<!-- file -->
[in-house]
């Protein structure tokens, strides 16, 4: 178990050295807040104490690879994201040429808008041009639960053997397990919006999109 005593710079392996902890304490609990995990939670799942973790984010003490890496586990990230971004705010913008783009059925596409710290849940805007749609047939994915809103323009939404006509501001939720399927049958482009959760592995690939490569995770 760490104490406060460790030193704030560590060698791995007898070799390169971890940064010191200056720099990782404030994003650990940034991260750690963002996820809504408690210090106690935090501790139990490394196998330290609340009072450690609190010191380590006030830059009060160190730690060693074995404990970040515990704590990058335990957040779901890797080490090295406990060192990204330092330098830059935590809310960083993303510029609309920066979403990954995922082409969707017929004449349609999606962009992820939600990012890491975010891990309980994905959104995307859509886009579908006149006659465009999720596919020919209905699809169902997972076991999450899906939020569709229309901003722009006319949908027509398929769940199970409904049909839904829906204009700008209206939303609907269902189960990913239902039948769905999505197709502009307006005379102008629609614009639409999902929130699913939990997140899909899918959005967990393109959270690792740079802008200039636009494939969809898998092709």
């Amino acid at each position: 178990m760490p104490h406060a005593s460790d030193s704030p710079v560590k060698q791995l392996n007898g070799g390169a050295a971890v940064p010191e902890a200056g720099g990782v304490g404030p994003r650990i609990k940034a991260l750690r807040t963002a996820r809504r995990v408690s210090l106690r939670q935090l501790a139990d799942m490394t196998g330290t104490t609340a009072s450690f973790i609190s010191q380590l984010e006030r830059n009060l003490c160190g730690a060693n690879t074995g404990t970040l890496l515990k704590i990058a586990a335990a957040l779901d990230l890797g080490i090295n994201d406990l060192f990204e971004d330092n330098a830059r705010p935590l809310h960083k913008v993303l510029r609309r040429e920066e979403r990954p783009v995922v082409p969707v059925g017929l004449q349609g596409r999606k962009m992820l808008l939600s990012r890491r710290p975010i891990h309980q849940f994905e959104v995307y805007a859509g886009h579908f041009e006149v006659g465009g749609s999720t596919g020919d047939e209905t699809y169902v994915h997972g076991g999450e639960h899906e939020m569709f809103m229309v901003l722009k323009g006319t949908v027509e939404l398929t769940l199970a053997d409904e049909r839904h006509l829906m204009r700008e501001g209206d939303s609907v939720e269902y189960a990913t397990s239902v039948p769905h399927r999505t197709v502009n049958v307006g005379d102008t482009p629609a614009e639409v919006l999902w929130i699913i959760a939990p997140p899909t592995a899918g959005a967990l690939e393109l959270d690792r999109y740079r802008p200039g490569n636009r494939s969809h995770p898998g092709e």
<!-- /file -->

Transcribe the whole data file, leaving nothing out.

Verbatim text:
[in-house]
């Protein structure tokens, strides 16, 4: 178990050295807040104490690879994201040429808008041009639960053997397990919006999109 005593710079392996902890304490609990995990939670799942973790984010003490890496586990990230971004705010913008783009059925596409710290849940805007749609047939994915809103323009939404006509501001939720399927049958482009959760592995690939490569995770 760490104490406060460790030193704030560590060698791995007898070799390169971890940064010191200056720099990782404030994003650990940034991260750690963002996820809504408690210090106690935090501790139990490394196998330290609340009072450690609190010191380590006030830059009060160190730690060693074995404990970040515990704590990058335990957040779901890797080490090295406990060192990204330092330098830059935590809310960083993303510029609309920066979403990954995922082409969707017929004449349609999606962009992820939600990012890491975010891990309980994905959104995307859509886009579908006149006659465009999720596919020919209905699809169902997972076991999450899906939020569709229309901003722009006319949908027509398929769940199970409904049909839904829906204009700008209206939303609907269902189960990913239902039948769905999505197709502009307006005379102008629609614009639409999902929130699913939990997140899909899918959005967990393109959270690792740079802008200039636009494939969809898998092709």
């Amino acid at each position: 178990m760490p104490h406060a005593s460790d030193s704030p710079v560590k060698q791995l392996n007898g070799g390169a050295a971890v940064p010191e902890a200056g720099g990782v304490g404030p994003r650990i609990k940034a991260l750690r807040t963002a996820r809504r995990v408690s210090l106690r939670q935090l501790a139990d799942m490394t196998g330290t104490t609340a009072s450690f973790i609190s010191q380590l984010e006030r830059n009060l003490c160190g730690a060693n690879t074995g404990t970040l890496l515990k704590i990058a586990a335990a957040l779901d990230l890797g080490i090295n994201d406990l060192f990204e971004d330092n330098a830059r705010p935590l809310h960083k913008v993303l510029r609309r040429e920066e979403r990954p783009v995922v082409p969707v059925g017929l004449q349609g596409r999606k962009m992820l808008l939600s990012r890491r710290p975010i891990h309980q849940f994905e959104v995307y805007a859509g886009h579908f041009e006149v006659g465009g749609s999720t596919g020919d047939e209905t699809y169902v994915h997972g076991g999450e639960h899906e939020m569709f809103m229309v901003l722009k323009g006319t949908v027509e939404l398929t769940l199970a053997d409904e049909r839904h006509l829906m204009r700008e501001g209206d939303s609907v939720e269902y189960a990913t397990s239902v039948p769905h399927r999505t197709v502009n049958v307006g005379d102008t482009p629609a614009e639409v919006l999902w929130i699913i959760a939990p997140p899909t592995a899918g959005a967990l690939e393109l959270d690792r999109y740079r802008p200039g490569n636009r494939s969809h995770p898998g092709e």